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Homework Help: Multivariate Higher Order Derivatives

  1. Dec 3, 2013 #1
    1. The problem statement, all variables and given/known data
    Let [itex]h(u,v) = f(u+v, u-v)[/itex]. Show that [itex]f_{xx} - f_{yy} = h_{uv}[/itex] and [itex]f_{xx} + f_{yy} = \frac12(h_{uu}+h_{vv}) [/itex].

    2. Relevant equations

    3. The attempt at a solution
    I'm always confused on how to tackle these types of questions because there isn't an actual function to differentiate.
    So I am assuming here that x = u+v and y = u-v and going from there. So I need to find the first partial with respect to x, which might be something like [itex]f_x = \frac{\partial f}{\partial(u+v)}[/itex] since I need to get it in terms of u and v, but this doesn't seem right. What sort of approach do I need to use on these questions?

    Edit: What I've done now is write [itex]h_{uv} = \frac{\partial}{\partial v}\frac{\partial h}{\partial u} = \frac{\partial}{\partial v} ( \frac{\partial f}{\partial x} \frac{\partial x}{\partial u} + \frac{\partial f}{\partial y} \frac{\partial y}{\partial u}) =\frac{\partial}{\partial v} (\frac{\partial f}{\partial x} + \frac{\partial f}{\partial y}) [/itex]. I'm having trouble converting from u's and v's to x's and y's.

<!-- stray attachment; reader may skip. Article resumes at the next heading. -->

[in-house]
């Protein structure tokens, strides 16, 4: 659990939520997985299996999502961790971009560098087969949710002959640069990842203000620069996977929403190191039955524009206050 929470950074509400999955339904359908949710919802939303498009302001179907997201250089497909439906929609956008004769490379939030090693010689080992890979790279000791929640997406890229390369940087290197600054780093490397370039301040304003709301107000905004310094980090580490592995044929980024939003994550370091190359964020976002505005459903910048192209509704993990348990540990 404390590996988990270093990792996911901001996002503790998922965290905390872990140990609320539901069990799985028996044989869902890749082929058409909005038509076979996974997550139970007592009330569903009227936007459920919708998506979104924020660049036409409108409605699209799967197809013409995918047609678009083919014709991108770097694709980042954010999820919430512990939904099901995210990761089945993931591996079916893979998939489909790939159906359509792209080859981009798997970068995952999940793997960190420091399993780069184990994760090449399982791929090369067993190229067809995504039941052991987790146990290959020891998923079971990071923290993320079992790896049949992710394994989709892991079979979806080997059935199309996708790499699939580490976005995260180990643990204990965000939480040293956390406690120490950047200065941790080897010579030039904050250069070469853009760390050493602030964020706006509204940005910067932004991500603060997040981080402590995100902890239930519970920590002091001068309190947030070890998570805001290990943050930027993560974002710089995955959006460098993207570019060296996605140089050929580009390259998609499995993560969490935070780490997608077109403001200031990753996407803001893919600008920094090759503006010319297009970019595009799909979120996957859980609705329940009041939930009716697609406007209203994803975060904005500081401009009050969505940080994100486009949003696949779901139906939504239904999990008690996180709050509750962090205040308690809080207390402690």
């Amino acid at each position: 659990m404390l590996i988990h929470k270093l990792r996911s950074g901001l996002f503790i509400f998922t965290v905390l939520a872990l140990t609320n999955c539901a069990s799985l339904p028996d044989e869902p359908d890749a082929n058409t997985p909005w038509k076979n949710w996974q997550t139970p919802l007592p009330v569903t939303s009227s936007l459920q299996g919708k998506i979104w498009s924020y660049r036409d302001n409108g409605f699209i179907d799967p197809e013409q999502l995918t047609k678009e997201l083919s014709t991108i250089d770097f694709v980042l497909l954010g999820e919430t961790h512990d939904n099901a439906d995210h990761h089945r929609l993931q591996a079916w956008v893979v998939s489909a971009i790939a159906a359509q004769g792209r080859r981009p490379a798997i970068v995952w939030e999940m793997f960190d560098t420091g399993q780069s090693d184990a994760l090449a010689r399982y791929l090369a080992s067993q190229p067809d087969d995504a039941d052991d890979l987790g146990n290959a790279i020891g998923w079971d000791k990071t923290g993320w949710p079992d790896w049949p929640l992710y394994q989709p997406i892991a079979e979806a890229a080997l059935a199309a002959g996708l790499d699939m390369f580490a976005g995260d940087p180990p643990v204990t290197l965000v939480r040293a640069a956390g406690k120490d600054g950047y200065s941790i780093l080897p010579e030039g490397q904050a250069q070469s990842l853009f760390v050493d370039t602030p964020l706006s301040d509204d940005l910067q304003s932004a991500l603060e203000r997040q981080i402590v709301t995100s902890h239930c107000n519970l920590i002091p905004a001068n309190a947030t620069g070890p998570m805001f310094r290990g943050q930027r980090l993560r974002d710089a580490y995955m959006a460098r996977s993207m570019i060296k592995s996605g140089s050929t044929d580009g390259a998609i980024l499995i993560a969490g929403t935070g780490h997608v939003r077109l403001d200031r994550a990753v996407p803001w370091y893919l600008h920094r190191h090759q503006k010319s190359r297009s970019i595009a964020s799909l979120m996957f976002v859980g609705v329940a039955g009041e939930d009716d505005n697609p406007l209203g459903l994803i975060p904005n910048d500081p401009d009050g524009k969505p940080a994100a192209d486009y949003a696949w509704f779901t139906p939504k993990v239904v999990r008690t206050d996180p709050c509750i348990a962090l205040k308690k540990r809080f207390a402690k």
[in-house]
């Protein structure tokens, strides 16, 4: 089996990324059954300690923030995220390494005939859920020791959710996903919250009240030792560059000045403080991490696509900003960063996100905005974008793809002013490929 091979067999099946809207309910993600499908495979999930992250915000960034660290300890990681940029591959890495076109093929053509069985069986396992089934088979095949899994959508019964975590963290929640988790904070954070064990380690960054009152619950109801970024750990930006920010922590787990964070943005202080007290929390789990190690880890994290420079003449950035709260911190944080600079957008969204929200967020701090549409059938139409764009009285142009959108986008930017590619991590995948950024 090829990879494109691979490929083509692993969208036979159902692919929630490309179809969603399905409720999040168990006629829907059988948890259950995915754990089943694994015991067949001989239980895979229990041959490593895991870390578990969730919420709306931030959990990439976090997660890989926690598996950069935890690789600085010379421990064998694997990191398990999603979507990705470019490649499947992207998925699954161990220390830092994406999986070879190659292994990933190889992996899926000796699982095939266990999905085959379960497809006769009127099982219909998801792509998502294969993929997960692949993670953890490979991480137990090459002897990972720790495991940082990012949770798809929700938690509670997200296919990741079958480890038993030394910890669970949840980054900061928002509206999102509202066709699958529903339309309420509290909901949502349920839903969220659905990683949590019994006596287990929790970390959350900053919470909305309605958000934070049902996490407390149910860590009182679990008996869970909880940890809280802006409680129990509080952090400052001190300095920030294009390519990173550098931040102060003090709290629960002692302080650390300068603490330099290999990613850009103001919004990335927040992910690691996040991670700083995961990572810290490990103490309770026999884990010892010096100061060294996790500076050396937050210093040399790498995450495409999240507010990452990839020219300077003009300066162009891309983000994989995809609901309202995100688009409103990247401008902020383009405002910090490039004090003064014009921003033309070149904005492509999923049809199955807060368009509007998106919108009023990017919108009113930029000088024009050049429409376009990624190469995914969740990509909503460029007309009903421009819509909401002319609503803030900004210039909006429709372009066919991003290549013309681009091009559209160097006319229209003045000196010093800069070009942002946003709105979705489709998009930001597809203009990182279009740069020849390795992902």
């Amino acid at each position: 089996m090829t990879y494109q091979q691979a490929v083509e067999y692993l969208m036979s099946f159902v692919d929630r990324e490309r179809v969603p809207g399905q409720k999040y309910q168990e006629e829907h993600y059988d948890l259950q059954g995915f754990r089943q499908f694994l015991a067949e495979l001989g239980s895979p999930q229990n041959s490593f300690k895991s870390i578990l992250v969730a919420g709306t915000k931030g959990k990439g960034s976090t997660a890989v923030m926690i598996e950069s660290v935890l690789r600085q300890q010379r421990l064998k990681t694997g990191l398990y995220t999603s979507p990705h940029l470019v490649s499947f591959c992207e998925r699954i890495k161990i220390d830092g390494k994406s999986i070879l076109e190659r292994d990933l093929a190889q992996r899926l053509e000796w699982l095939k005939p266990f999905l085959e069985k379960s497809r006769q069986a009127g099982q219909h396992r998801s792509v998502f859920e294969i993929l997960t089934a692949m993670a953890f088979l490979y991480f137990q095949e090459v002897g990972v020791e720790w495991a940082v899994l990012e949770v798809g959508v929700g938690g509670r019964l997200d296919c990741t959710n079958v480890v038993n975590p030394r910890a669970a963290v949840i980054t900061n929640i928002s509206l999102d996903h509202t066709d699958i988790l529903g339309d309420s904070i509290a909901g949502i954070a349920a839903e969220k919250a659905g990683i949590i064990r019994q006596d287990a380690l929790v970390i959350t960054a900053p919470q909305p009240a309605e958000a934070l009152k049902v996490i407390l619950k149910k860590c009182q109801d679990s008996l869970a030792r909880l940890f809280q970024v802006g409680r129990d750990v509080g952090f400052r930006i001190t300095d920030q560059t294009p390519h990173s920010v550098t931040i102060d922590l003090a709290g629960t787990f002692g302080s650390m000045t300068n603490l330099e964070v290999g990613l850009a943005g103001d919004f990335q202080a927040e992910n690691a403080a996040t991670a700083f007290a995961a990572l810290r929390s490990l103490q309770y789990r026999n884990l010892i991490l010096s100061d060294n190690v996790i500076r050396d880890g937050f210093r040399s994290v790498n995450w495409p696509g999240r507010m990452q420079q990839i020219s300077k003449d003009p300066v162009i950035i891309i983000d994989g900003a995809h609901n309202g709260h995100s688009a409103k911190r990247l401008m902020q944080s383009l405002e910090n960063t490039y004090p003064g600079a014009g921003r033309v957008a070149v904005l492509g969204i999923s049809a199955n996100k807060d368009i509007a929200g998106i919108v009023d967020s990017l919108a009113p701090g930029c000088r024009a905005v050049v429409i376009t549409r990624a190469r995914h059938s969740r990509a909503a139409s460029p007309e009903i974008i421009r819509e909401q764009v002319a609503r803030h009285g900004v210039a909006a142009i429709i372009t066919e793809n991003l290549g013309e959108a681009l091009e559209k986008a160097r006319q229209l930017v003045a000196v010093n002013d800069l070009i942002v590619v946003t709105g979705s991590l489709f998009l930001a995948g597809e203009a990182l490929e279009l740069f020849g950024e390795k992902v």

Last edited: Dec 3, 2013
  2. jcsd
  3. Dec 3, 2013 #2


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    Gold Member

    [itex]u=\frac{x+y}{2} [/itex] and [itex] v=\frac{x-y}{2} [/itex] so [itex] f(x,y)=h(\frac{x+y}{2},\frac{x-y}{2}) [/itex]

    So we have:

    f_x=h_u u_x+h_v v_x \Rightarrow f_x=\frac{1}{2}h_u+\frac{1}{2}h_v [/itex]


    I think you can continue yourself.
  4. Dec 3, 2013 #3


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    Science Advisor
    Homework Helper

    For thinking about these things it's sometimes good to think about the operators without worrying about the functions. Define, for example, ##\partial_u(F)=\frac{\partial F}{\partial u}##. Then wouldn't it be true that ##\partial_u=\partial_x+\partial_y## and ##\partial_v=\partial_x-\partial_y## from the chain rule? It can save you a lot of texing and even spare some confusion. It's kind of the same as your underscore notation for partial derivatives.
    Last edited: Dec 3, 2013
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